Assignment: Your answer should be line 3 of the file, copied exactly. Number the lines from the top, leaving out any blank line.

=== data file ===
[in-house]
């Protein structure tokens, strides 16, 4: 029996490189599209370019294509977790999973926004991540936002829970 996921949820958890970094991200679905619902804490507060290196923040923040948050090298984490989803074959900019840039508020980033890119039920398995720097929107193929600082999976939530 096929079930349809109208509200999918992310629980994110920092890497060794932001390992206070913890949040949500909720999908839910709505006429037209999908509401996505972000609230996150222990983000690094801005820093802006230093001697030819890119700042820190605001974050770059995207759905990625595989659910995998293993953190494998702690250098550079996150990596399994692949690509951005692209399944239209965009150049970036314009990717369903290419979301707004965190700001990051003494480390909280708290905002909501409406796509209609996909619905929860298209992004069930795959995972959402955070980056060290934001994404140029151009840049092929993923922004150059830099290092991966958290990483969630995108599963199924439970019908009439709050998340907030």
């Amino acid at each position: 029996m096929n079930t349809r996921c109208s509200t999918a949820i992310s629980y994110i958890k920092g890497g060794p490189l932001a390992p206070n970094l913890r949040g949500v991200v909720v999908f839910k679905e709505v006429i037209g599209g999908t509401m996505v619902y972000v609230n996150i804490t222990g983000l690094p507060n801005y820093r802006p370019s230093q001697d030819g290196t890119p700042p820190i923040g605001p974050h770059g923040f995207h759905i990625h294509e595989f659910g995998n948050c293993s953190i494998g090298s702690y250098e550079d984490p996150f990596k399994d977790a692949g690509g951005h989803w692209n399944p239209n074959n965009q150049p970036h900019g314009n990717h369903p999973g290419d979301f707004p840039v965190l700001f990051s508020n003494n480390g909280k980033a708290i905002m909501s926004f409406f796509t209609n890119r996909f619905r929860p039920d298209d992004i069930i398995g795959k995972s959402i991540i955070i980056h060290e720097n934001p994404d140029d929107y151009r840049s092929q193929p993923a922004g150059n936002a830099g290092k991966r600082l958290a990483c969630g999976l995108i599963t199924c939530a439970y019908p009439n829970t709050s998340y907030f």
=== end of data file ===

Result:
């Amino acid at each position: 029996m096929n079930t349809r996921c109208s509200t999918a949820i992310s629980y994110i958890k920092g890497g060794p490189l932001a390992p206070n970094l913890r949040g949500v991200v909720v999908f839910k679905e709505v006429i037209g599209g999908t509401m996505v619902y972000v609230n996150i804490t222990g983000l690094p507060n801005y820093r802006p370019s230093q001697d030819g290196t890119p700042p820190i923040g605001p974050h770059g923040f995207h759905i990625h294509e595989f659910g995998n948050c293993s953190i494998g090298s702690y250098e550079d984490p996150f990596k399994d977790a692949g690509g951005h989803w692209n399944p239209n074959n965009q150049p970036h900019g314009n990717h369903p999973g290419d979301f707004p840039v965190l700001f990051s508020n003494n480390g909280k980033a708290i905002m909501s926004f409406f796509t209609n890119r996909f619905r929860p039920d298209d992004i069930i398995g795959k995972s959402i991540i955070i980056h060290e720097n934001p994404d140029d929107y151009r840049s092929q193929p993923a922004g150059n936002a830099g290092k991966r600082l958290a990483c969630g999976l995108i599963t199924c939530a439970y019908p009439n829970t709050s998340y907030f």